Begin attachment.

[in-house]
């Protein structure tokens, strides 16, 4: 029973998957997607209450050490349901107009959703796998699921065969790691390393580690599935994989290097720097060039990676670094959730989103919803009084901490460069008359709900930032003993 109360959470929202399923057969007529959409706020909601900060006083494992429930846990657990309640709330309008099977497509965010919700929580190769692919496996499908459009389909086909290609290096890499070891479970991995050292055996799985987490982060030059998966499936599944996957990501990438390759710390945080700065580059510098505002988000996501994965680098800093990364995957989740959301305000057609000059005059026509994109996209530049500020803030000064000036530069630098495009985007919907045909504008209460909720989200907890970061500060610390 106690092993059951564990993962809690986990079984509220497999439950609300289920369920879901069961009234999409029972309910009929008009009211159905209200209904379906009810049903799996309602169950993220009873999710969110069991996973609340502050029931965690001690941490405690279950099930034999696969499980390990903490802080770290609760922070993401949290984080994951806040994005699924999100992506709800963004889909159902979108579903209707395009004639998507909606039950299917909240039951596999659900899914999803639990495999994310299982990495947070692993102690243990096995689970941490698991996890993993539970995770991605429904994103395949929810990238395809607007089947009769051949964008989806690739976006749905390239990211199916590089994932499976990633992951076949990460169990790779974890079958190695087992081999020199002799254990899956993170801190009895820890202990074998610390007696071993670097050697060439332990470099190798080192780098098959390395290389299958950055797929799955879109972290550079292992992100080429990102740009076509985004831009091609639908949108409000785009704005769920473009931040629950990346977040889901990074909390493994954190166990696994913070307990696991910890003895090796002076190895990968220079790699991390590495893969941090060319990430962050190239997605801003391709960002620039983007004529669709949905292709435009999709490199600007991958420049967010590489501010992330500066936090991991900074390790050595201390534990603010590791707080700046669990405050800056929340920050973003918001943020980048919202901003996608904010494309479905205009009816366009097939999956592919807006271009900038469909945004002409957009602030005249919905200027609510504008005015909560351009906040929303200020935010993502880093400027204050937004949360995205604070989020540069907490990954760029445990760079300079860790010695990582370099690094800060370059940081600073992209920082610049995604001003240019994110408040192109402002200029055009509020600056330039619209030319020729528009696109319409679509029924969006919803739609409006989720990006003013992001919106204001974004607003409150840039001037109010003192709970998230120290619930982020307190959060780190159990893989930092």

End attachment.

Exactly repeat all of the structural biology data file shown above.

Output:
[in-house]
């Protein structure tokens, strides 16, 4: 029973998957997607209450050490349901107009959703796998699921065969790691390393580690599935994989290097720097060039990676670094959730989103919803009084901490460069008359709900930032003993 109360959470929202399923057969007529959409706020909601900060006083494992429930846990657990309640709330309008099977497509965010919700929580190769692919496996499908459009389909086909290609290096890499070891479970991995050292055996799985987490982060030059998966499936599944996957990501990438390759710390945080700065580059510098505002988000996501994965680098800093990364995957989740959301305000057609000059005059026509994109996209530049500020803030000064000036530069630098495009985007919907045909504008209460909720989200907890970061500060610390 106690092993059951564990993962809690986990079984509220497999439950609300289920369920879901069961009234999409029972309910009929008009009211159905209200209904379906009810049903799996309602169950993220009873999710969110069991996973609340502050029931965690001690941490405690279950099930034999696969499980390990903490802080770290609760922070993401949290984080994951806040994005699924999100992506709800963004889909159902979108579903209707395009004639998507909606039950299917909240039951596999659900899914999803639990495999994310299982990495947070692993102690243990096995689970941490698991996890993993539970995770991605429904994103395949929810990238395809607007089947009769051949964008989806690739976006749905390239990211199916590089994932499976990633992951076949990460169990790779974890079958190695087992081999020199002799254990899956993170801190009895820890202990074998610390007696071993670097050697060439332990470099190798080192780098098959390395290389299958950055797929799955879109972290550079292992992100080429990102740009076509985004831009091609639908949108409000785009704005769920473009931040629950990346977040889901990074909390493994954190166990696994913070307990696991910890003895090796002076190895990968220079790699991390590495893969941090060319990430962050190239997605801003391709960002620039983007004529669709949905292709435009999709490199600007991958420049967010590489501010992330500066936090991991900074390790050595201390534990603010590791707080700046669990405050800056929340920050973003918001943020980048919202901003996608904010494309479905205009009816366009097939999956592919807006271009900038469909945004002409957009602030005249919905200027609510504008005015909560351009906040929303200020935010993502880093400027204050937004949360995205604070989020540069907490990954760029445990760079300079860790010695990582370099690094800060370059940081600073992209920082610049995604001003240019994110408040192109402002200029055009509020600056330039619209030319020729528009696109319409679509029924969006919803739609409006989720990006003013992001919106204001974004607003409150840039001037109010003192709970998230120290619930982020307190959060780190159990893989930092």